Ca. Litig. Rev. 2020

Art Law

By Simon J. Frankel & Sean Howell

There were several cases concerning art law in 2020 that should be of interest to California litigators. A long-running legal battle over rights to a Nazi-looted Pissarro painting concluded with a ruling by the Ninth Circuit Court of Appeals that the Spanish government was not required to return the painting, though the court chided Spain for not doing so voluntarily. In a separate case, the Ninth Circuit held that a gallery had a viable defamation claim against a person who had asserted that a painting was not by the artist the gallery claimed, reversing the district court’s finding for the defendant on summary judgment. Finally, the U.S. District Court for the Central District of California rejected a motion to dismiss copyright claims brought by a photographer who took an iconic image of Uma Thurman in Pulp Fiction, holding among other points that, despite the photograph’s popularity, the question of when the photographer learned that his rights were being infringed by the photograph’s reproduction could not be resolved on a motion to dismiss.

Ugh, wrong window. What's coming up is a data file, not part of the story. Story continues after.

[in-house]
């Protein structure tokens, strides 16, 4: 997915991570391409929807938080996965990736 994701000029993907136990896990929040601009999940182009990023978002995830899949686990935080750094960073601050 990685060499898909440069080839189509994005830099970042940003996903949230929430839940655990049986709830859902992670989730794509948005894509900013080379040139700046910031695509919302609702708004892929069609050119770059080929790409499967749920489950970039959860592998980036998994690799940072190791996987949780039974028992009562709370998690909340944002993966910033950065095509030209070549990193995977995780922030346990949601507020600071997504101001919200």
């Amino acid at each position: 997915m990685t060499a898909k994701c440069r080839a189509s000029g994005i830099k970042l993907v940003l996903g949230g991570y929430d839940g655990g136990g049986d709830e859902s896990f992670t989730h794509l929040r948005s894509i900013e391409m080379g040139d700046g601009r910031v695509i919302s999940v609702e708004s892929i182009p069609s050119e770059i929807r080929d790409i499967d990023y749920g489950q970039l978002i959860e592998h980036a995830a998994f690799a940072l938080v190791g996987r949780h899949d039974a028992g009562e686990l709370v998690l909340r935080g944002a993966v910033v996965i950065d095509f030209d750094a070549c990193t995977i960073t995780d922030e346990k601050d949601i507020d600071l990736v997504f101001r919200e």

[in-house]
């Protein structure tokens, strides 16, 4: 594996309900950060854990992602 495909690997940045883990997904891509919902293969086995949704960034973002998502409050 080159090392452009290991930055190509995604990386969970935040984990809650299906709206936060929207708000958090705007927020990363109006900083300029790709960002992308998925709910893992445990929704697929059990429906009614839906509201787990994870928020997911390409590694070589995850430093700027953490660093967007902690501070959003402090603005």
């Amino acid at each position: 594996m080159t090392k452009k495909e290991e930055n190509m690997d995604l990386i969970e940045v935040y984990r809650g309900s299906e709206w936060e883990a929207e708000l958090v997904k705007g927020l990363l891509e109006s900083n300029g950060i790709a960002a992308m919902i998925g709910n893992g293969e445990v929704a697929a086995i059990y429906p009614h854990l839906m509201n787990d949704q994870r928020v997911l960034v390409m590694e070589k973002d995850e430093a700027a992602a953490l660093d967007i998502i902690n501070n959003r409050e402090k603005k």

After Fifteen-Year Legal Battle, Ninth Circuit Affirms Spanish Foundation’s Right to Keep Nazi-Looted Pissarro Painting

A long-running dispute over a painting by the French Impressionist Camille Pissarro that had been stolen by the Nazi regime in 1939 came to an end when the Ninth Circuit affirmed the district court’s judgment in favor of the defendant.1 The Ninth Circuit panel chided the Spanish government for not returning the painting, but held such an outcome was not dictated by Spanish law.

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